How to plan a secure hybrid workplace

6 minutes reading

The Covid-19 pandemic has changed the working habits of people all over the world, as well as the way we perceive workplaces. Experts agree that the future of work is hybrid, combining teleworking and standard office work. The new model might bring new challenges for IT admins. How do we create a hybrid workplace that is both safe and effective?

The hybrid office introduces new possibilities for employees, but also for hackers and cybercriminals who are constantly looking for ways to make use of the constant switching between company and private devices and networks. When not properly ready for the new model, small businesses may be endangered by various types of attacks. Here’s what to watch out for if you want to keep your data safe and sound.

Infobox informing about the trend of combining work from home with work from office

1: Create a new security strategy

New working conditions call for new rules. Now that you have a clearer vision of how the future of work looks in the long run, adapt your security strategy accordingly. Focus on both human elements and technology risks, including those connected to the usage of the cloud. If you want to avoid cyber threats, strategic decision-making and preparation are crucial. Your cybersecurity planning should be coherent, taking all potential weak spots into question. Such as:

  • The human element. During the past 18 months, employees may have adopted risky behavior as they started working from home, using home networks that are more likely to offer less protection from malware than company ones. Also, when working from home, employees become easily distracted and are more likely to click on malicious links. Cybercriminals can take advantage of this situation, targeting remote workers with more and more social engineering attacks. Therefore, it’s worth reminding employees of crucial cybersecurity rules which must also apply for teleworking. Organizing regular training sessions pays off.
  • Technology challenges. A 140% increase. That represents the growth in Remote Desktop Protocol (RDP) attacks in Q3 2020 – an attack vector still on the rise. Therefore, make sure your VPNs, SaaS offerings and RDP servers are properly patched and configured. "They might become an easy target for cybercriminals, especially due to previously breached or easy-to-crack passwords," says IT journalist Phil Muncaster. Therefore, IT admins should make sure that not only are company networks thoroughly protected, but also any hardware and software also running on home systems.

2: Adopt the Zero-Trust Policy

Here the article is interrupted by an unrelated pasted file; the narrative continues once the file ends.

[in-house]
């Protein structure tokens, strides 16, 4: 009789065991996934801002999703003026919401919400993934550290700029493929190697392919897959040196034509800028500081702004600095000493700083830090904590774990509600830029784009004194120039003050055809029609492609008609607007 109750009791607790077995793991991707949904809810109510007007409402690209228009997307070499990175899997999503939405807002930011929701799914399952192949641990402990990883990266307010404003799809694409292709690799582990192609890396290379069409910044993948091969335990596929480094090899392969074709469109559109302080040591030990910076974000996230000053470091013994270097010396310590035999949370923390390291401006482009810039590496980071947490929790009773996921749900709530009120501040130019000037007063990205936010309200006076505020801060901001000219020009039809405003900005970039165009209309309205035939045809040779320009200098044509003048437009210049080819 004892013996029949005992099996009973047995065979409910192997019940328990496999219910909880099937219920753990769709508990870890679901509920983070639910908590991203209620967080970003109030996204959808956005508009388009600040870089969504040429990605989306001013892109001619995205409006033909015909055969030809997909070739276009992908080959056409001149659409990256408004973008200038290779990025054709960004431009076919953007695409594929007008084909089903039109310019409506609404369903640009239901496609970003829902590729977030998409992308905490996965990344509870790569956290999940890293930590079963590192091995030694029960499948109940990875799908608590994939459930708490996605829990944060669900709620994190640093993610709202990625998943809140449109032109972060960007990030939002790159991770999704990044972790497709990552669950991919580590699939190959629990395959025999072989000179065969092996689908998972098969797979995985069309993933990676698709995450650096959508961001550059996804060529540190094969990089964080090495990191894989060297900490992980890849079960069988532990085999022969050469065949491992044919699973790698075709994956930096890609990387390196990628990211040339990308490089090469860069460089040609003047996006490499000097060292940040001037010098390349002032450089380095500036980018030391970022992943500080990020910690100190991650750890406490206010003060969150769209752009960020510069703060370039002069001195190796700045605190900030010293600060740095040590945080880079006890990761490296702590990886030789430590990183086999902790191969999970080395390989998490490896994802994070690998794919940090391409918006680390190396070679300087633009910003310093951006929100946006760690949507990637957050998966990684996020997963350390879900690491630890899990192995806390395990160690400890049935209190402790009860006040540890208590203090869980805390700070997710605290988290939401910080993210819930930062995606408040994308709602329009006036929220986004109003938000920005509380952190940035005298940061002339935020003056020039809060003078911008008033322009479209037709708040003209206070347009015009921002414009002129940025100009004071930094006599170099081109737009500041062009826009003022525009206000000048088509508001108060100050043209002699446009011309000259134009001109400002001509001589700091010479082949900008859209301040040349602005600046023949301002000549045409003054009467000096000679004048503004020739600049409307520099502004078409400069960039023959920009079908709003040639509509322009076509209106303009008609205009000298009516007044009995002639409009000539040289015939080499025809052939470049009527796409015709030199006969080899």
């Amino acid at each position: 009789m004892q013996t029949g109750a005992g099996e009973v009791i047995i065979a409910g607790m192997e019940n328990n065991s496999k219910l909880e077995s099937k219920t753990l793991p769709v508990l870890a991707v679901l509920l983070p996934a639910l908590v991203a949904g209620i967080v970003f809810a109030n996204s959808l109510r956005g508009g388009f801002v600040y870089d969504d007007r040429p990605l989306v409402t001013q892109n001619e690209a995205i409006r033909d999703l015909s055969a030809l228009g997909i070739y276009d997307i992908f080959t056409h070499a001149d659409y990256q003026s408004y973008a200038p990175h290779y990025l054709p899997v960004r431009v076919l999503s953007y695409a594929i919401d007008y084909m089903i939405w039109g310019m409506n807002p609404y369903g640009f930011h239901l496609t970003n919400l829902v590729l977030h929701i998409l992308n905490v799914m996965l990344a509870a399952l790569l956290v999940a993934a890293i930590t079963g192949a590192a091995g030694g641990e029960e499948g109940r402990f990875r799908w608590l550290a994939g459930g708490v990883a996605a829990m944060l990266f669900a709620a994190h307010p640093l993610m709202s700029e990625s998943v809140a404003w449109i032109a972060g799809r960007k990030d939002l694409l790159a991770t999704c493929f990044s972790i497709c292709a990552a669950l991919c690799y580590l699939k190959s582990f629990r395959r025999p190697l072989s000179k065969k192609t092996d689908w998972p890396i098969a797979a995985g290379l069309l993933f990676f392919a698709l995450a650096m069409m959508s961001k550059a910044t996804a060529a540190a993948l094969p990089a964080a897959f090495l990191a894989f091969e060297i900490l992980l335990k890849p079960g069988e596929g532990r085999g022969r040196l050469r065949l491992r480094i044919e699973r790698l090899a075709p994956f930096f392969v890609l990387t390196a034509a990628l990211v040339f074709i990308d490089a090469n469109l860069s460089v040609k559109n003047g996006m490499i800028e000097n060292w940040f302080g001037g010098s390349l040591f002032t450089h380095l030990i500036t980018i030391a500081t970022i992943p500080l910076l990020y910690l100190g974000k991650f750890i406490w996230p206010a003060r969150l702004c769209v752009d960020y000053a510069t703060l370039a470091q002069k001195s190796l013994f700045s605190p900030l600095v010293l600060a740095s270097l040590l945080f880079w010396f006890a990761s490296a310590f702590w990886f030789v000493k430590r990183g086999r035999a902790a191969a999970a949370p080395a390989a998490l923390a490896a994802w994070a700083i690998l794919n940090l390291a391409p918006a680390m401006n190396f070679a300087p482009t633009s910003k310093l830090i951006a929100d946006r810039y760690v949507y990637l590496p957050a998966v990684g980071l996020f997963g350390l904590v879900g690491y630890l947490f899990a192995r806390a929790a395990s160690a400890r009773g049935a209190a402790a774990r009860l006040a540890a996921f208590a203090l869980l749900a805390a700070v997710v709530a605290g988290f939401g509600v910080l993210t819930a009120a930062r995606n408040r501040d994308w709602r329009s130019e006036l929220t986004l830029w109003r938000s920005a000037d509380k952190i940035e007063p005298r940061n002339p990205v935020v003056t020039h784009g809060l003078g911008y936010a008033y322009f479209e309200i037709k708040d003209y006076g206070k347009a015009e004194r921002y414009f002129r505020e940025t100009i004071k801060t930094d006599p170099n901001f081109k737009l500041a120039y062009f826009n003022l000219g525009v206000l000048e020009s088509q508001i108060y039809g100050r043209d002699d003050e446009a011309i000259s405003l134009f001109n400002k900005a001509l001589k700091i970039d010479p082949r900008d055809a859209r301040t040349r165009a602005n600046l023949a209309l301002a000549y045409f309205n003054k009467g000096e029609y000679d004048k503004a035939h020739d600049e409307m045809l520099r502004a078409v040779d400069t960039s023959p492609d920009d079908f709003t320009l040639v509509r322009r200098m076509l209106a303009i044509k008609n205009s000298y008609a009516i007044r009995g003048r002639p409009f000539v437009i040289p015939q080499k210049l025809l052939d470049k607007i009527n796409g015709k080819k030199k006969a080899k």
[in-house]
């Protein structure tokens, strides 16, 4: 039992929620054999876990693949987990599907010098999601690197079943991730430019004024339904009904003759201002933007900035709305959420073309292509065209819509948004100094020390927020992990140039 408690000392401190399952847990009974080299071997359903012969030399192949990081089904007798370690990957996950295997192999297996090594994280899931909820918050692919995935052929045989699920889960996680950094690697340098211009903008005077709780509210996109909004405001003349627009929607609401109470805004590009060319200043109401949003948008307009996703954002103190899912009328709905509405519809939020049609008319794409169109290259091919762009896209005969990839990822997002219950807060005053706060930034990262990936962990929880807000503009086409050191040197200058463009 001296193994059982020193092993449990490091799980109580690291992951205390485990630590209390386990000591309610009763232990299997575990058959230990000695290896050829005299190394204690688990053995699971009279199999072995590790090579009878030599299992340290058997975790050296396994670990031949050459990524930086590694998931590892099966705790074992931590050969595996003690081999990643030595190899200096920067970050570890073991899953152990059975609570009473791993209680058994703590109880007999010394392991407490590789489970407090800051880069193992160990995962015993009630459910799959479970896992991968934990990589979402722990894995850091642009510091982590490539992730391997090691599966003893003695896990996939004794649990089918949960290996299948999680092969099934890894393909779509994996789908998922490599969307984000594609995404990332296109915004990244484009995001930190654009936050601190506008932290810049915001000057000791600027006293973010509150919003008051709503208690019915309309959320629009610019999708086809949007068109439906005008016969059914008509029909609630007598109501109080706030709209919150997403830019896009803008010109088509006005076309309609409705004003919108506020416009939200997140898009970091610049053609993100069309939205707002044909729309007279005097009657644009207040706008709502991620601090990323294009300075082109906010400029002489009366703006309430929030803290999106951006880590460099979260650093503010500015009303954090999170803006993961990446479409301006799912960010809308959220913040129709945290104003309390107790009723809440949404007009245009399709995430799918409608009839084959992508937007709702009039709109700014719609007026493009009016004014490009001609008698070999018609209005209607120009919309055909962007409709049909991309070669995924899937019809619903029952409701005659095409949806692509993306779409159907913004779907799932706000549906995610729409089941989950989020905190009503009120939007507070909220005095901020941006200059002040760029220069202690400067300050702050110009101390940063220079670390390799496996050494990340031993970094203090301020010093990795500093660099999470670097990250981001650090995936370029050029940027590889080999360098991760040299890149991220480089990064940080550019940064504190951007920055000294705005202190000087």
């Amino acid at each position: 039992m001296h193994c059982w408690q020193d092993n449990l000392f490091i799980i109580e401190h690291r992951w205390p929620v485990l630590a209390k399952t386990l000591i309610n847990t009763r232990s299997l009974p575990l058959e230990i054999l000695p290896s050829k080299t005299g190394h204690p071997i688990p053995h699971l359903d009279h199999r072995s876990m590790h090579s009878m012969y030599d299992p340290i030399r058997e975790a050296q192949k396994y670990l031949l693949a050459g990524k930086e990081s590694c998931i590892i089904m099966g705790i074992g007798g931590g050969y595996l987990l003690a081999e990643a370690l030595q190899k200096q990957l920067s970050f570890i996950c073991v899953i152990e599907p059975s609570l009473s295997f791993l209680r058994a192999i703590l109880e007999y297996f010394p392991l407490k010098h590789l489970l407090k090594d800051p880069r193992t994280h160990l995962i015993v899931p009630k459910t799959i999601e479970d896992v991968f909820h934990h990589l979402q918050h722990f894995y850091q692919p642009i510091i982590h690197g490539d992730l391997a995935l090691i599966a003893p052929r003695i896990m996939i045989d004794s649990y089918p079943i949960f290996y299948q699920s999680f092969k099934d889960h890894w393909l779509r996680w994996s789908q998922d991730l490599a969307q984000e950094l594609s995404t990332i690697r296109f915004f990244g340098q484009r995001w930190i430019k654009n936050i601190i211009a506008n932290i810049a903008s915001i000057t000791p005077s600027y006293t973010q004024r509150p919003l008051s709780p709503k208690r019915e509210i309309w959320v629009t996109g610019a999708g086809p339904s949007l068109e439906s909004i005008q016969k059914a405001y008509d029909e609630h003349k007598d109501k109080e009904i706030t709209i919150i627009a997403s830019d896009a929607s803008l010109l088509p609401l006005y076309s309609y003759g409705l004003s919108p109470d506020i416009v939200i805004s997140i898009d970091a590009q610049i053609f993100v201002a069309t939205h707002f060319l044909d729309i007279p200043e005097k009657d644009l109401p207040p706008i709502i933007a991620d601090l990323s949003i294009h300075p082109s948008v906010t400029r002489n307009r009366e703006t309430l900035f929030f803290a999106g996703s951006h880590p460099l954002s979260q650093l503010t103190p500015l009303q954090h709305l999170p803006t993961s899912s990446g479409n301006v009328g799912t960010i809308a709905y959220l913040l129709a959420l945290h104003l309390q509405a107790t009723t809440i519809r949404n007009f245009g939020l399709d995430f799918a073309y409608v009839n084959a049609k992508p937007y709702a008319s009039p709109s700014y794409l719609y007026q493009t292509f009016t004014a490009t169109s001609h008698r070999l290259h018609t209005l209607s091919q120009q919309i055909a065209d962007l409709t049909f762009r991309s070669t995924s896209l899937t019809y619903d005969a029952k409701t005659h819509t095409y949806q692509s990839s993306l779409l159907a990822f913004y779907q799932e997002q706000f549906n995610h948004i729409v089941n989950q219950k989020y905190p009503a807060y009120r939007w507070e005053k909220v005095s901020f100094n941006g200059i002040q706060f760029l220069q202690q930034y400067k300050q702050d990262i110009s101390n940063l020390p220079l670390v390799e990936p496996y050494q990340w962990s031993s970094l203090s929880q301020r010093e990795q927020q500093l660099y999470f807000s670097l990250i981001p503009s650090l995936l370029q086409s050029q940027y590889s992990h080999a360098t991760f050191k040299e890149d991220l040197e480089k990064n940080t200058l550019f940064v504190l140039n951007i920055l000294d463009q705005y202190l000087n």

What is the best way to manage the complexity of on-premises and remote workers and systems? How do you make sure that hybrid work and the prevalence of the cloud does not endanger company data? Adopt the Zero-Trust Policy. The notion is simple: No devices or users within the company network can be automatically trusted, and IT admins should not rely on the company perimeter security. Never trust; always verify.

All employees should have individualized access rights, devices should be regularly authenticated, access should be carefully managed, and network segmentation should be performed. Measures like MFA (Multi-Factor Authentication), applied to all accounts and devices, and end-to-end encryption, or network detection and response, will help you keep your business data safe.

Infobox explaining the principles of zero-trust policy

3: Focus on an effective BYOD policy

Reduced hardware and software costs, convenience, and a sense of ownership. Those are some of the main advantages of the Bring Your Own Device (BYOD) policy, meaning that employees use their private devices for work purposes and use them in the office too. Nevertheless, when poorly secured, they might endanger the company network and data. As people return to the office, make sure they know how to handle cybersecurity, even on their own smartphones and laptops. Small businesses might address the challenges brought by the BYOD policy by improving their endpoint administration, e.g. a cloud-based dashboard that provides the ID admin with information about how many devices are connected to the network. Also, all mobile devices with access to company data and networks should be provided with a security app – no matter whether they belong to the employee or the company.

The hybrid workplace strategy in a nutshell

 What measures should you implement if you want to protect your business?

Mandate the use of Multi-Factor Authentication (MFA) for all accounts and devices.

Implement policies that require automatic updates to be switched on for all devices.

Strong passwords for all home devices including routers.

Psychometric testing to help identify where human weaknesses exist. This intel could be used to develop better security protocols and making training more personalized and effective.

Strict vetting/auditing of suppliers and their capabilities for mitigating insider threats.

Data loss prevention tools.

Network segmentation.

Restrict access rights via a least-privilege principle.

Zero-trust approaches to limit the damage that can be caused by insider incidents.

Modify working culture so those at home don’t burn out on security practices.

Audit the type of home security solutions being used by hybrid workers.

Implement a cloud-based sandboxing technology which detects and analyzes never-before-seen threats to add another layer of protection.

All in all, clever security solutions will help you turn your hybrid workplace into an environment that is not only motivating but also – and above all – comfortable and safe. It’s never too late to start taking cybersecurity seriously. Now you know where to start.